Greg Holyfield (Sri Lanka)

Greg Holyfield (Home for Human Rights, Sri Lanka): Greg graduated from the University of Georgia with a degree in history. He then worked in the production department of Sony/ATV/Tree Music Publishing and served as a “Big Brother” for an elementary student from Nashville. He later volunteered with the Peace Corps where he served for more than 2 years in Mali, West Africa as an Agriculture Extension Agent. In Mali, Greg oversaw the construction of a garden project for a women’s group in the village of Konna. He later worked as a legislative assistant to U.S. Congressman Bart Gordon (TN-6th) on agriculture, immigration, and international relations. Greg also volunteered with the Everybody Wins mentoring program in the Washington DC public schools system. At the time of his fellowship, Greg was studying for a Masters degree in the inaugural class of the Clinton School of Public Service at the University of Arkansas.

Random thoughts…

05 Jul

This is the beginning of my second month in Sri Lanka. Last night, I woke up every couple of hours as high winds and rain pounded the door and windows of my small balcony overlooking the city of Colombo. Rain actually seeped through a small opening in my door so I have a small puddle of rainwater on my floor this morning. At least it keeps the heat away…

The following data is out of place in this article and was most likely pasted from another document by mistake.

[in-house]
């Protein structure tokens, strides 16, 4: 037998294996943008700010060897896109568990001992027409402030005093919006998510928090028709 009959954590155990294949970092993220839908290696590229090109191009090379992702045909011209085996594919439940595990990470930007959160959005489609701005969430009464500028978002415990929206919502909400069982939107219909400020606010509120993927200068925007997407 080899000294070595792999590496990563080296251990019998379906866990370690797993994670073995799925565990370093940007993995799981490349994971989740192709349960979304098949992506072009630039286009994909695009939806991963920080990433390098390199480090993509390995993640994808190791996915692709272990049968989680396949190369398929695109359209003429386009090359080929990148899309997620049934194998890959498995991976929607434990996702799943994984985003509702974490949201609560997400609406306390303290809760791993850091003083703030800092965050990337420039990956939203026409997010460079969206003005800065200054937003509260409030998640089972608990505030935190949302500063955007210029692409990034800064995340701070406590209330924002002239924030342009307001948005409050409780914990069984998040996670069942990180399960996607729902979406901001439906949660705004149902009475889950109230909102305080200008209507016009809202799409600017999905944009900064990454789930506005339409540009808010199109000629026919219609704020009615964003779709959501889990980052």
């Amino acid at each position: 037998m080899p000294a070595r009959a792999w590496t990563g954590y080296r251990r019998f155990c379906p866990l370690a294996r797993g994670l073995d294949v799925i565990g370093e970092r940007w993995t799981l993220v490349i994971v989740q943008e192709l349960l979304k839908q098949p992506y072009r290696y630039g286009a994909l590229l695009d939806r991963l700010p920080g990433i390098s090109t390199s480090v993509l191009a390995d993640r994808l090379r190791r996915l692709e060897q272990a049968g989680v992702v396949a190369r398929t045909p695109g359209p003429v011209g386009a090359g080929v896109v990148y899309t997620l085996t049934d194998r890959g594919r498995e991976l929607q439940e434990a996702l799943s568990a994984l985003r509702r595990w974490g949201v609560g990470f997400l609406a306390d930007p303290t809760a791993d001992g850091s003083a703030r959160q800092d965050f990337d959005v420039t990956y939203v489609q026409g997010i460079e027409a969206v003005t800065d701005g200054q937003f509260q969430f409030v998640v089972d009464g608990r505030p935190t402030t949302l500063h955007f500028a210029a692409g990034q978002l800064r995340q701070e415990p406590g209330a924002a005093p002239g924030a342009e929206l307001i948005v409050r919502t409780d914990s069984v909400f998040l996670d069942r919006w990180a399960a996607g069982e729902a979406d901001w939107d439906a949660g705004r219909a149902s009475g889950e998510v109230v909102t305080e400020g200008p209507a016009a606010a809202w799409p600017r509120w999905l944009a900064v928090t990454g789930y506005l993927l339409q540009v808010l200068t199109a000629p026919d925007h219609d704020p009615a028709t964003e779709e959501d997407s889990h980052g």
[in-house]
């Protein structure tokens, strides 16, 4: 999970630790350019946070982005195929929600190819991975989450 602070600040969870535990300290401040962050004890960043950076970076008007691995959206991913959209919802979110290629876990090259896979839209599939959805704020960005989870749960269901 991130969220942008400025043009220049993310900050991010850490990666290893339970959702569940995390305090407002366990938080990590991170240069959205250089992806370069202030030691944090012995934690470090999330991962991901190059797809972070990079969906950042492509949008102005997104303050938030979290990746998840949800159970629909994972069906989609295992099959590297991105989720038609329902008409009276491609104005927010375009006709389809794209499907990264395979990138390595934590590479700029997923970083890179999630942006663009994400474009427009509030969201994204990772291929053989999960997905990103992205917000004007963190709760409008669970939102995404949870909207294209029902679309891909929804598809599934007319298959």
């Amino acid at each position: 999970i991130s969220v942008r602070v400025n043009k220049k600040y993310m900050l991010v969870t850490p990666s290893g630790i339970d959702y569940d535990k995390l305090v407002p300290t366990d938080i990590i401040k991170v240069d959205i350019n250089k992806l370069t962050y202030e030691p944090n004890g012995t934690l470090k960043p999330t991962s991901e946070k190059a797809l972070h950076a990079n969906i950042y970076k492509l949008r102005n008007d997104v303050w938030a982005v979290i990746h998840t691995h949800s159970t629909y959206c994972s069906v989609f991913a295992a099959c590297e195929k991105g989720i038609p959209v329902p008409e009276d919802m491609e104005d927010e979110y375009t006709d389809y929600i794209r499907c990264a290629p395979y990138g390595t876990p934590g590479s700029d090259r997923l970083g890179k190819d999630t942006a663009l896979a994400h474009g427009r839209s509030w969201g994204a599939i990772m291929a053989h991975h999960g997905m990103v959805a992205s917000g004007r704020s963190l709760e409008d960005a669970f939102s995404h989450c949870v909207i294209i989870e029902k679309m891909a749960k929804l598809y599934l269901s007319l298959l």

Sri Lanka, a member of the newly formed UN Human Rights Council, voted last week for a treaty to prevent and punish forced disappearances. This treaty will be forwarded to the General Assembly in the fall. This is funny to me as both the government of Sri Lanka and the LTTE (Tamil Tigers) have extremely poor records on disappearances. In case you don’t know, a “disappearance” is a case where civilians are hauled away for no apparent reason, other than being a suspected rebel or government sympathizers. These disappearances are a nasty business (in many cases rape and torture are involved) and unfortunately, it is almost a daily occurrence here.

I was able to get out of Colombo this past weekend to visit a beach and see firsthand the affects of the December 2004 Tsunami. I took a three hour train ride south to a bay called Unawatuna. Here one could see, a year and a half later, reminders of the devastation. One notices almost immediately that all of the buildings, houses and roads are brand spanking new. The Tsunami had wiped everything out. There are broken boats inland while once sparkling yellow beaches were destroyed and replaced by a small layer of sand. It is through the hard work of the Sri Lankan people as well as Non-Governmental Organizations (NGOs) that the area is being rebuilt and an economy is forming.

Thanks again to everyone reading these blogs. I have heard from a great many of you and I appreciate your notes. They really keep me going. Until next time…

Posted By Greg Holyfield (Sri Lanka)

Posted Jul 5th, 2006

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